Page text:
Zen is difficult to define but it refers to mindfulness and the idea that simple actions may lead to the awakening of our spirits. There are a lot of similarities between the main principles of tea ceremony (harmony, respect, tranquility) and the philosophy of zen (mindfulness, nothingness, transience).Tea ceremony involves following dozens of prescribed steps so that one does not have to think about the next step and gain inner peace while performing this ritualistic activity. That is why tea ceremony cannot be considered separately from the zen. Tea ceremony also has the values of vabi sabi (natural, simple and minimalistic things are better) which are deeply embedded in Zen Buddhism.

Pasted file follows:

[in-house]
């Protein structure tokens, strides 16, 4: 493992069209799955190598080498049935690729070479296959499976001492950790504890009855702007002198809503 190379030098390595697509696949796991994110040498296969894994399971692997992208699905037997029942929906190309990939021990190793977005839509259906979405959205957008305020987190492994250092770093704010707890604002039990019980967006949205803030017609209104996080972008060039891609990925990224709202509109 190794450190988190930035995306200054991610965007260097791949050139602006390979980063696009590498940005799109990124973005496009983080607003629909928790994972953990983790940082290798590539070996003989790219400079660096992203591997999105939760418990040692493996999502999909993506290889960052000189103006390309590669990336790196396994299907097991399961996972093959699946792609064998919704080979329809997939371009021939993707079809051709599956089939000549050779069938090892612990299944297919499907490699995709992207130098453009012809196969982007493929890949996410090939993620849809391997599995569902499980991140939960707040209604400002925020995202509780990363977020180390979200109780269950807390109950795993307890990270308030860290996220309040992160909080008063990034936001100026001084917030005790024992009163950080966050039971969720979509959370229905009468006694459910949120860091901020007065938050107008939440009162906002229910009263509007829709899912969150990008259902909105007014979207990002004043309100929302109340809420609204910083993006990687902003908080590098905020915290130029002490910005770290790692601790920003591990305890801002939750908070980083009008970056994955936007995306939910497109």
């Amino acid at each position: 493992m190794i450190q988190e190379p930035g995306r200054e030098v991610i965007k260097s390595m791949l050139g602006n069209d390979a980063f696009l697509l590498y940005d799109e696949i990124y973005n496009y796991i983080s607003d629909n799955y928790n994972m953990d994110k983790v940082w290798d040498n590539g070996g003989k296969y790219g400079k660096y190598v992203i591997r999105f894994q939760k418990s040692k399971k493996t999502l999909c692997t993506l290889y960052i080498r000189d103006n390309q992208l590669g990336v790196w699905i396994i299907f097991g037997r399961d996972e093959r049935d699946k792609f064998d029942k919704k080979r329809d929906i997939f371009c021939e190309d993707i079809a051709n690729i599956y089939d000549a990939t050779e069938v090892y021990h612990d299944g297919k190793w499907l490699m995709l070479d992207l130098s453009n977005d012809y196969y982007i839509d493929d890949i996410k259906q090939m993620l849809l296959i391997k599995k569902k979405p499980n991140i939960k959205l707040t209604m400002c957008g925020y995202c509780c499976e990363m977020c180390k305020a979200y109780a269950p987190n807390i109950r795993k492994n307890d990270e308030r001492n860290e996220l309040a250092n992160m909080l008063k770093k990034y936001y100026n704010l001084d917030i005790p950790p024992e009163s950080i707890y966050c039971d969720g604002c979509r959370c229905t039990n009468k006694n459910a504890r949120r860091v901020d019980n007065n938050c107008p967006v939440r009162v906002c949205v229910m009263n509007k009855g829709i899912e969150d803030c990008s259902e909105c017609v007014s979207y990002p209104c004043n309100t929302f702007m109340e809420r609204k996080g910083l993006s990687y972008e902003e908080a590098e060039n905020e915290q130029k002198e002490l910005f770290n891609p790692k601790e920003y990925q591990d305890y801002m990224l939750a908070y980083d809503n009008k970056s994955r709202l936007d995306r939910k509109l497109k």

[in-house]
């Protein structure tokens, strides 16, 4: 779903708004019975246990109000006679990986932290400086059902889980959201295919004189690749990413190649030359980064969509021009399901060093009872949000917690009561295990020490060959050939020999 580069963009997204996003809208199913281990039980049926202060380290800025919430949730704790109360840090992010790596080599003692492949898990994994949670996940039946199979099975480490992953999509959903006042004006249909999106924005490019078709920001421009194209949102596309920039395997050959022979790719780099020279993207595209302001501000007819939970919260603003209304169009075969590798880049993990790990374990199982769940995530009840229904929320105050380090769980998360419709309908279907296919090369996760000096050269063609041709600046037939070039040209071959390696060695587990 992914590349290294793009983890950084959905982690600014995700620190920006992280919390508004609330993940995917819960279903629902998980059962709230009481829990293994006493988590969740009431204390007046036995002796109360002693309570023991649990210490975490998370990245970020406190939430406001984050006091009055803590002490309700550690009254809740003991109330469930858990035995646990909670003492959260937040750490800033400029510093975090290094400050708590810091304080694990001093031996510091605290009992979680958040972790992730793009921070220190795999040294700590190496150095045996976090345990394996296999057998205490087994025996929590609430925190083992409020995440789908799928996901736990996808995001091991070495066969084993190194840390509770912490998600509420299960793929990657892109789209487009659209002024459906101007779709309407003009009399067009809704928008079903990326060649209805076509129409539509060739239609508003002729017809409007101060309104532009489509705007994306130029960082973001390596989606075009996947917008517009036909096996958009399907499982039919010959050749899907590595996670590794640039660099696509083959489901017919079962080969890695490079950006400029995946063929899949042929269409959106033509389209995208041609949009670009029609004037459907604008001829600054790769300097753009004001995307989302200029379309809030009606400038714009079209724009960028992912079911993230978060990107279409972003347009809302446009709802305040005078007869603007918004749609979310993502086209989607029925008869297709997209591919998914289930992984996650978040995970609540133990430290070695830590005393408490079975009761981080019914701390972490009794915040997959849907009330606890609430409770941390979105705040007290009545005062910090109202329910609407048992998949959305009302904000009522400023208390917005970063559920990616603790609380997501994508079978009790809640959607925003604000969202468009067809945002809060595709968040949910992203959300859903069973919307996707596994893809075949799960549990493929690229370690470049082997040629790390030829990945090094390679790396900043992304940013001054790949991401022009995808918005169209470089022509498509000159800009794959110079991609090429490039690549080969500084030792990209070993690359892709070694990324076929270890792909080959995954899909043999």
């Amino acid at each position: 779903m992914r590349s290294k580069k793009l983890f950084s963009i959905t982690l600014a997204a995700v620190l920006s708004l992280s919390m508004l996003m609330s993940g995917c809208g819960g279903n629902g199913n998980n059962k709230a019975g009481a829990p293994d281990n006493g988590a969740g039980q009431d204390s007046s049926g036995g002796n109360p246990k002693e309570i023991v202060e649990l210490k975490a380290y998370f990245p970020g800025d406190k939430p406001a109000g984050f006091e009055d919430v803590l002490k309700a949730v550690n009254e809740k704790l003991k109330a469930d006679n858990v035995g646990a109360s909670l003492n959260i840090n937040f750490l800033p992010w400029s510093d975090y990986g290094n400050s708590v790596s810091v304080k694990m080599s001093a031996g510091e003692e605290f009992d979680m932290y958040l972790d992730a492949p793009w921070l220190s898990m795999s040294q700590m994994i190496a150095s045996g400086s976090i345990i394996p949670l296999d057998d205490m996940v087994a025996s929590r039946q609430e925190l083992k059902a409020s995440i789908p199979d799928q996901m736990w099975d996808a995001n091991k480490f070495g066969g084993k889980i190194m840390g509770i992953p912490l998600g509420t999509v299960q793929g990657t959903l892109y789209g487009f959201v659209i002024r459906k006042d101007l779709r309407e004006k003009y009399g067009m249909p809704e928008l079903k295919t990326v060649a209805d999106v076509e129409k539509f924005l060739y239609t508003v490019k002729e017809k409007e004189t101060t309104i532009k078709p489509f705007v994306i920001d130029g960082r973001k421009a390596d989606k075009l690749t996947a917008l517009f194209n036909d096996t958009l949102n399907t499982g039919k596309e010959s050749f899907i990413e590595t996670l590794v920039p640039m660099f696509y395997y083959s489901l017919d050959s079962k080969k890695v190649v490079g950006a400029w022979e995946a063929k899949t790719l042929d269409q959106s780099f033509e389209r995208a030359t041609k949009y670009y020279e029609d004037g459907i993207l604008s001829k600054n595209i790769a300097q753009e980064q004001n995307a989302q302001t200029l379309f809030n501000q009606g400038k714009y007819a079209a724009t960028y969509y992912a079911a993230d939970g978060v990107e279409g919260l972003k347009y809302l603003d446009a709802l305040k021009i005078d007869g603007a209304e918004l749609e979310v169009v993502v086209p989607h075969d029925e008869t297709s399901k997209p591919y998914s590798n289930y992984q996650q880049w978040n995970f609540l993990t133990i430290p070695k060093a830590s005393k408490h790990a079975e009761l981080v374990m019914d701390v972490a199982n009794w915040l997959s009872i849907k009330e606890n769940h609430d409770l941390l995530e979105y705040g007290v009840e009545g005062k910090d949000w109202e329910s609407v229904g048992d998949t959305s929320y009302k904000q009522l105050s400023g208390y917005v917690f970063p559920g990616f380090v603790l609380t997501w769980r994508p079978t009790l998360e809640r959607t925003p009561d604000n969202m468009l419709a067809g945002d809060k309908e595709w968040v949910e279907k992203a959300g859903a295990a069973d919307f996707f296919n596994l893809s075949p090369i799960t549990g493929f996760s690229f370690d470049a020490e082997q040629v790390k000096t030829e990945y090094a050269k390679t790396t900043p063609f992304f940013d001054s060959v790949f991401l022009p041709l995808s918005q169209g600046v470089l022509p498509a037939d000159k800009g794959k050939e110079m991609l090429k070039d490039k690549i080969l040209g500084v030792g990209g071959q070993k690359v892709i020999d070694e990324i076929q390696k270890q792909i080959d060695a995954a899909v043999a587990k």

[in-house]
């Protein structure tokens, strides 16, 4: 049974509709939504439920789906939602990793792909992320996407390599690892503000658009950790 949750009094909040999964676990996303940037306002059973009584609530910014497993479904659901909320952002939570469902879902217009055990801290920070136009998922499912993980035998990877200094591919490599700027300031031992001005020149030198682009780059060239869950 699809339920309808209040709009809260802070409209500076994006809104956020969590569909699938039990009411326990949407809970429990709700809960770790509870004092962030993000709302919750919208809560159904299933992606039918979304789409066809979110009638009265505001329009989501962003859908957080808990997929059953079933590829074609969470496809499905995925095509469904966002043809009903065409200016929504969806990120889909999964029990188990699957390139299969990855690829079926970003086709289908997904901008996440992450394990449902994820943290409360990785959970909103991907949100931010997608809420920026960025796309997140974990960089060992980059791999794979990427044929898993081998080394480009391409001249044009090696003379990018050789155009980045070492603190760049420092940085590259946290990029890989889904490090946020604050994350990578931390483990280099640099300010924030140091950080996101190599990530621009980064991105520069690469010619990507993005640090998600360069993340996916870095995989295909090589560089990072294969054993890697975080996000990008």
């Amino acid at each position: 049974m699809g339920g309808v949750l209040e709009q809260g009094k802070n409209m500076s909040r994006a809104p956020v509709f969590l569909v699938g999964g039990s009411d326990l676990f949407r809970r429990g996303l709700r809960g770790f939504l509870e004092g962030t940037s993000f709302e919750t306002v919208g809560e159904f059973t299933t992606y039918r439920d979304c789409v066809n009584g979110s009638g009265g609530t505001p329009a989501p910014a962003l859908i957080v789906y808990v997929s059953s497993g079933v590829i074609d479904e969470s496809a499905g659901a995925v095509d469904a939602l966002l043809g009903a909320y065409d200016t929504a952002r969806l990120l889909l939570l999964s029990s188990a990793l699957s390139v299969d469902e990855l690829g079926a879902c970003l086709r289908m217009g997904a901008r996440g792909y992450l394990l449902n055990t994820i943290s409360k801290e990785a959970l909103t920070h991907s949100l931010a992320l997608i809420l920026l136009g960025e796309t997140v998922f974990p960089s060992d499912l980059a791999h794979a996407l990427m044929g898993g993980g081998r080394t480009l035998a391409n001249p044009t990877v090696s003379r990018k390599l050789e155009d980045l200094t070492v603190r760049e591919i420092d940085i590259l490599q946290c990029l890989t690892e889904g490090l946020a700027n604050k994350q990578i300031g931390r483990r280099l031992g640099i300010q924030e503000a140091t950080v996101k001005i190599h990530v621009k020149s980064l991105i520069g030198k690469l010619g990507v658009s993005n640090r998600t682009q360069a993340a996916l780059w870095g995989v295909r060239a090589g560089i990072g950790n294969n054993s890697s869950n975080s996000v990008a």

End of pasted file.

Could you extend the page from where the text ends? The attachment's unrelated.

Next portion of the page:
We should also remember that
- Tea ceremony was introduced to Japan by a Buddhist monk Named Eisai who also introduced Zen to Japan.
- Matcha tea was first drunk at the zen temples to not to fall asleep. First ceremonial green tea drinking took place in zen monasteries.
- The scrolls (kakejiku) hung on the walls of the tea ceremony rooms are usually brushed by Buddhist monks who are Zen masters. Sometimes those scrolls are related to Zen verses and teachings.
- Tea ceremony rules were shaped by Zen masters such as Shuko Murata and Zen followers such as Sen No Rikyu.
- Almost all Zen temples have tea ceremony rooms.
- Tea ceremony masters must be trained on the zen philosophy.
- The poetic sounding tea ceremony utensil names are sometimes the same with the zen concepts
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